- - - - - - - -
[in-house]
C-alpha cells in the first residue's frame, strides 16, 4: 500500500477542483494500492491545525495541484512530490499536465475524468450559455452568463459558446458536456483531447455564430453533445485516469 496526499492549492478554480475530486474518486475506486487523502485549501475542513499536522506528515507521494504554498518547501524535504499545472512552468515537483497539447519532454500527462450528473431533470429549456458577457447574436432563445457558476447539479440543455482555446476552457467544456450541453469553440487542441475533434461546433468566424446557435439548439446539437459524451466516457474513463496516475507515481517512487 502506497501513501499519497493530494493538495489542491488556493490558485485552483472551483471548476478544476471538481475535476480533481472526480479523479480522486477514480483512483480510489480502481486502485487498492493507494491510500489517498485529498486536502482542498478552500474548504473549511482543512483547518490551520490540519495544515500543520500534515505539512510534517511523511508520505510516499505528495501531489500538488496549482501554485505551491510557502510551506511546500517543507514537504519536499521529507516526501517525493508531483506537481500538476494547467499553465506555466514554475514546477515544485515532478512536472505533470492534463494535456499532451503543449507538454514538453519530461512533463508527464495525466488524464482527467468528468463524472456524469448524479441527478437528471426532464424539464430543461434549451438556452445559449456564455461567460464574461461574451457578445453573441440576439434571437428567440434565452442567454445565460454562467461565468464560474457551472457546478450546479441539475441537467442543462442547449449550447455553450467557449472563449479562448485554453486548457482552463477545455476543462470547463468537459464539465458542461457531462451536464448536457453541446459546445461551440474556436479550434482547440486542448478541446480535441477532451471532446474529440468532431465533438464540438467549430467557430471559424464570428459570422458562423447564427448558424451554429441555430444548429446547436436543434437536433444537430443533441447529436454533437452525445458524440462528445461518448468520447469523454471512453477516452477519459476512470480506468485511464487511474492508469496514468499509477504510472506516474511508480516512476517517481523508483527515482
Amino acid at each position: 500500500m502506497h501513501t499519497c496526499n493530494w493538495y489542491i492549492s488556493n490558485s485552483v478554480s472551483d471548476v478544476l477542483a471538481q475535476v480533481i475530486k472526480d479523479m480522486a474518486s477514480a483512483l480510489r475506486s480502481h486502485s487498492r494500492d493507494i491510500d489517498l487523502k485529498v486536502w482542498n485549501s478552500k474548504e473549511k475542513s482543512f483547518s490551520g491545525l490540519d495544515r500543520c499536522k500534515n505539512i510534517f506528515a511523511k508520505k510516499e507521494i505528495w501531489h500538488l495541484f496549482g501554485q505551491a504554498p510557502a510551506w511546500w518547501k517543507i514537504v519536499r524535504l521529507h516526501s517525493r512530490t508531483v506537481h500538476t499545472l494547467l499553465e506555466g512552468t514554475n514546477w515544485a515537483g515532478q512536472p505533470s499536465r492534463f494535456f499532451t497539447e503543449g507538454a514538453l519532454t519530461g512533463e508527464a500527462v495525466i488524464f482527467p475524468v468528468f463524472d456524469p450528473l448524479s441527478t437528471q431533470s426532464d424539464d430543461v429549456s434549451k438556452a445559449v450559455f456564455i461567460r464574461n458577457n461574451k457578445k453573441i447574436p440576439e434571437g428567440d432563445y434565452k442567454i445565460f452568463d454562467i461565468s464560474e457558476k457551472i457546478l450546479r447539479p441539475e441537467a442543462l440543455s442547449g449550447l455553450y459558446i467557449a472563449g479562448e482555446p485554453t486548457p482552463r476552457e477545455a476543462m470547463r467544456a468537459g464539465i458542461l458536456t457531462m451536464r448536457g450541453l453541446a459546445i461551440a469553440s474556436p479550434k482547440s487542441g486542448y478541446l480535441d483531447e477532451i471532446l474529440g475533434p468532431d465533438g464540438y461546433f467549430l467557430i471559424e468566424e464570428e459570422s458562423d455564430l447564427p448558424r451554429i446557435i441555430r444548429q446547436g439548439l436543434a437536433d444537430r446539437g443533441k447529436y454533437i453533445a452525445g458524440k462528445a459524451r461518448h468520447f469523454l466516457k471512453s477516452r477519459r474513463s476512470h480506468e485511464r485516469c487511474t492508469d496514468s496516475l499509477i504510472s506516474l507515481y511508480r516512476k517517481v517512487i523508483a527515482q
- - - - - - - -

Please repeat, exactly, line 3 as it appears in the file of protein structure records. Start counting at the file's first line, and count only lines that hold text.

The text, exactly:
Amino acid at each position: 500500500m502506497h501513501t499519497c496526499n493530494w493538495y489542491i492549492s488556493n490558485s485552483v478554480s472551483d471548476v478544476l477542483a471538481q475535476v480533481i475530486k472526480d479523479m480522486a474518486s477514480a483512483l480510489r475506486s480502481h486502485s487498492r494500492d493507494i491510500d489517498l487523502k485529498v486536502w482542498n485549501s478552500k474548504e473549511k475542513s482543512f483547518s490551520g491545525l490540519d495544515r500543520c499536522k500534515n505539512i510534517f506528515a511523511k508520505k510516499e507521494i505528495w501531489h500538488l495541484f496549482g501554485q505551491a504554498p510557502a510551506w511546500w518547501k517543507i514537504v519536499r524535504l521529507h516526501s517525493r512530490t508531483v506537481h500538476t499545472l494547467l499553465e506555466g512552468t514554475n514546477w515544485a515537483g515532478q512536472p505533470s499536465r492534463f494535456f499532451t497539447e503543449g507538454a514538453l519532454t519530461g512533463e508527464a500527462v495525466i488524464f482527467p475524468v468528468f463524472d456524469p450528473l448524479s441527478t437528471q431533470s426532464d424539464d430543461v429549456s434549451k438556452a445559449v450559455f456564455i461567460r464574461n458577457n461574451k457578445k453573441i447574436p440576439e434571437g428567440d432563445y434565452k442567454i445565460f452568463d454562467i461565468s464560474e457558476k457551472i457546478l450546479r447539479p441539475e441537467a442543462l440543455s442547449g449550447l455553450y459558446i467557449a472563449g479562448e482555446p485554453t486548457p482552463r476552457e477545455a476543462m470547463r467544456a468537459g464539465i458542461l458536456t457531462m451536464r448536457g450541453l453541446a459546445i461551440a469553440s474556436p479550434k482547440s487542441g486542448y478541446l480535441d483531447e477532451i471532446l474529440g475533434p468532431d465533438g464540438y461546433f467549430l467557430i471559424e468566424e464570428e459570422s458562423d455564430l447564427p448558424r451554429i446557435i441555430r444548429q446547436g439548439l436543434a437536433d444537430r446539437g443533441k447529436y454533437i453533445a452525445g458524440k462528445a459524451r461518448h468520447f469523454l466516457k471512453s477516452r477519459r474513463s476512470h480506468e485511464r485516469c487511474t492508469d496514468s496516475l499509477i504510472s506516474l507515481y511508480r516512476k517517481v517512487i523508483a527515482q